Hey Space Cadets, how’s everyone doing today? I’m doing fantastic! I am working on my super-duper secret project. It looks like Insurgency: Spartika (The Sleeping Legion Book 4) will be released in the near future. Well, enough about me. Let’s get right to the point of my latest blog posting! Another SciFy Shenanigans interview! Remember, I’ll send out the interview form to any author that fits this niche category. If you know anyone you want me to interview, contact me through my blog and I’ll give it a shot! I love giving everyone a chance to get personal with the names behind the books they love, so here goes nothing!
I created a template of questions allowing authors to talk about their latest book and their creative process. They’ll be able to pitch the other stuff too, of course, but many authors have deep backlists. It’s hard to get into the weeds with those prolific literary giants, so I took a weed whacker to the mess. Here are the final results! The questions are in no particular order, so grab your seat while your minion makes your popcorn and enjoy the ride!
Ladies and Gentlemen, Boys and Girls, Children of All Ages……
First, why don’t you tell us a little bit about yourself and your background?
I’m a science fiction writer and have been slinging ink full time for a little over two years. Prior to that I worked in the intelligence community and spent ten years in the Army.
I grew up as an Air Force brat and went Army because I was colorblind and couldn’t fly for the Air Force. I decided I would jump out of the planes instead in the Army. These are the sorts of decisions you make when you’re 18.
What is something people would be surprised to know about you?
I am not handy. At all. Build a world in my head with its own culture and history? Sure. IKEA table? Hours of expletives and a piece of modern art to show for my efforts.
I’ll go out on a limb and assume that if you write books, then you also enjoy reading them. What other genres do you enjoy, and how have they affected your writing?
I stick to the military sci fi for my reading. Lots of Warhammer 40,000 stories from the Black Library. Anytime I step away from that, I’m reading books on the craft of storytelling or time management/efficiency.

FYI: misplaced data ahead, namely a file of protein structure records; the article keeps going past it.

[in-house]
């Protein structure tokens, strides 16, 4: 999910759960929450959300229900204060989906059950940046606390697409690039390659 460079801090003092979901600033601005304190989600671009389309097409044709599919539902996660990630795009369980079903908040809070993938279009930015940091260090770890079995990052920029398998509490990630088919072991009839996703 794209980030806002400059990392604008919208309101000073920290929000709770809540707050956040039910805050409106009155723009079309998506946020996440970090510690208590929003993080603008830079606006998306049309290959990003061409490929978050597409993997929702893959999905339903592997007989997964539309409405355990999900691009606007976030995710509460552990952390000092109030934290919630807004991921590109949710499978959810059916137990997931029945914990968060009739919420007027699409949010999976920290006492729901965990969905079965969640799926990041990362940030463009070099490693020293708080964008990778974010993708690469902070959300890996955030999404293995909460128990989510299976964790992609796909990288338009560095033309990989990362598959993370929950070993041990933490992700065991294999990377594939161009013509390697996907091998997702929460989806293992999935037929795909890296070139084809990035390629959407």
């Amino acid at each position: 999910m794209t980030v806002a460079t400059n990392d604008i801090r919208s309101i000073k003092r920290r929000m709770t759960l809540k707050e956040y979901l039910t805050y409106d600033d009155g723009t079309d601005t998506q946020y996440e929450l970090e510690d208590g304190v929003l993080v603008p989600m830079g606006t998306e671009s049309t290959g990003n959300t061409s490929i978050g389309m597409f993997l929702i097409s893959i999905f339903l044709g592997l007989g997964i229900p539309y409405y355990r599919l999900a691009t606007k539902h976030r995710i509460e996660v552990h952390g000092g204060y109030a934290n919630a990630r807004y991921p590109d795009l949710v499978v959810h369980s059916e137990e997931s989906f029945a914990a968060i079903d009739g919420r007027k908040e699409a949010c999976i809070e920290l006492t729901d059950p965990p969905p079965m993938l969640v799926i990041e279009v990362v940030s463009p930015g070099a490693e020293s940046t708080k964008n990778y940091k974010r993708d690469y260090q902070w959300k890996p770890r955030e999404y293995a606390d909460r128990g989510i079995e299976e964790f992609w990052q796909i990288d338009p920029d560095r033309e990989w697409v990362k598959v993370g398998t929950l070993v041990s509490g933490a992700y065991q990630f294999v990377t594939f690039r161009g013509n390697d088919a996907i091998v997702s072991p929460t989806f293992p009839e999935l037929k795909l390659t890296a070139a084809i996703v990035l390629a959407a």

Who are your biggest writing influences?
I read an enormous amount of Star Trek and Star Wars books while growing up. The authors doing write for hire books like those don’t have much of a chance to play with the universe that much, but Matthew Woodring Stover’s New Jedi Order book was a real ‘Woah’ moment for me.
Dan Abnett (who I will never get sick of talking about) and Aaron Dembski-Bowden are two of the best sci writers alive. I feel like a slice of ham compared to their banquet tables.
Who are your favorite authors and books?
I’ve read Heinlein’s Starship Troopers more times than I can remember. Abnett’s Eisenhorn Trilogy is one of the best character arcs ever put to page. I think John Steakley’s Armor is an underrated classic.
How did that love of reading lead you deep into the trenches of the writer’s life?
After so many years of reading and absorbing storytelling, I picked up the tools I needed to write my own books. It’s like someone working in the wings of a kitchen for years being told to jump on a grill and cook. The knowledge was there, I just needed to call to put it into use.
What is your preferred writing style? Do you have a favorite point of view; first person, third person, etc.? Feel free to answer as both a reader and as an author!
I started off writing screenplays, which have a lot of restrictions on the writer as to what can go on the page. So I stick to third person limited for my novels, as it is the most cinematic way of doing long form (in my opinion) and you can dip in and out of POV character’s feelings in ways you can’t with screenplays.
I’ve done first person for short stories. I don’t like that POV for novels then I’d get locked into one place (the POV character) for the whole thing. Most of my books have a long action sequence that’s cut together like the 4th reel of a Star Wars movie, and first person can’t accommodate that.
When did you get serious about your writing as a career, instead of writing as a hobby?
When my last day job ended. I was an intelligence contractor in Arizona and when that contract ended, so did work opportunities in my area of expertise (IEDs). Luckily, the Ember War had taken off and was selling well. I figured I could keep writing books like that and maintain a decent income instead of floundering around looking for another contract to latch onto for a year or two. Thankfully, my readers still enjoy what I’m writing for them.
Do you have a special time to write or how is your day structured?